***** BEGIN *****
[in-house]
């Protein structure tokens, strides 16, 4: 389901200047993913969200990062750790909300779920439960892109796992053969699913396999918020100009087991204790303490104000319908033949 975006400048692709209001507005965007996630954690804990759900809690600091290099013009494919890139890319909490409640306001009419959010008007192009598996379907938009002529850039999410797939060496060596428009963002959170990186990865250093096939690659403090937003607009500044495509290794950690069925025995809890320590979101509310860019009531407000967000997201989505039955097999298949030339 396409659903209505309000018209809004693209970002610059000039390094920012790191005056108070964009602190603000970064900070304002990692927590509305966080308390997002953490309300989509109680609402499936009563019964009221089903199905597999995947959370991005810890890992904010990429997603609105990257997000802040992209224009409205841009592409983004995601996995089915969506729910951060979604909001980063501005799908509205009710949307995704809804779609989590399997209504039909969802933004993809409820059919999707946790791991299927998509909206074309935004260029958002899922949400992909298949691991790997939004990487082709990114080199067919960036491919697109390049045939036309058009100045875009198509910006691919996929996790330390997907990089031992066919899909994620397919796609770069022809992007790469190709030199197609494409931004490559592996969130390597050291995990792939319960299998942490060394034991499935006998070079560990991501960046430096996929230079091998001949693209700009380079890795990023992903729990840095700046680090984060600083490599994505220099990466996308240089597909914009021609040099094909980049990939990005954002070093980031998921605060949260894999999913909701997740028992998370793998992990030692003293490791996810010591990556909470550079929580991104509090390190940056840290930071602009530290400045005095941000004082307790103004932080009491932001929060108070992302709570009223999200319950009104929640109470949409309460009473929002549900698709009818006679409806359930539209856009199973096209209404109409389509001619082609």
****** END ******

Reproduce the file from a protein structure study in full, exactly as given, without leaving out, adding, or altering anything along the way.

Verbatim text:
[in-house]
């Protein structure tokens, strides 16, 4: 389901200047993913969200990062750790909300779920439960892109796992053969699913396999918020100009087991204790303490104000319908033949 975006400048692709209001507005965007996630954690804990759900809690600091290099013009494919890139890319909490409640306001009419959010008007192009598996379907938009002529850039999410797939060496060596428009963002959170990186990865250093096939690659403090937003607009500044495509290794950690069925025995809890320590979101509310860019009531407000967000997201989505039955097999298949030339 396409659903209505309000018209809004693209970002610059000039390094920012790191005056108070964009602190603000970064900070304002990692927590509305966080308390997002953490309300989509109680609402499936009563019964009221089903199905597999995947959370991005810890890992904010990429997603609105990257997000802040992209224009409205841009592409983004995601996995089915969506729910951060979604909001980063501005799908509205009710949307995704809804779609989590399997209504039909969802933004993809409820059919999707946790791991299927998509909206074309935004260029958002899922949400992909298949691991790997939004990487082709990114080199067919960036491919697109390049045939036309058009100045875009198509910006691919996929996790330390997907990089031992066919899909994620397919796609770069022809992007790469190709030199197609494409931004490559592996969130390597050291995990792939319960299998942490060394034991499935006998070079560990991501960046430096996929230079091998001949693209700009380079890795990023992903729990840095700046680090984060600083490599994505220099990466996308240089597909914009021609040099094909980049990939990005954002070093980031998921605060949260894999999913909701997740028992998370793998992990030692003293490791996810010591990556909470550079929580991104509090390190940056840290930071602009530290400045005095941000004082307790103004932080009491932001929060108070992302709570009223999200319950009104929640109470949409309460009473929002549900698709009818006679409806359930539209856009199973096209209404109409389509001619082609």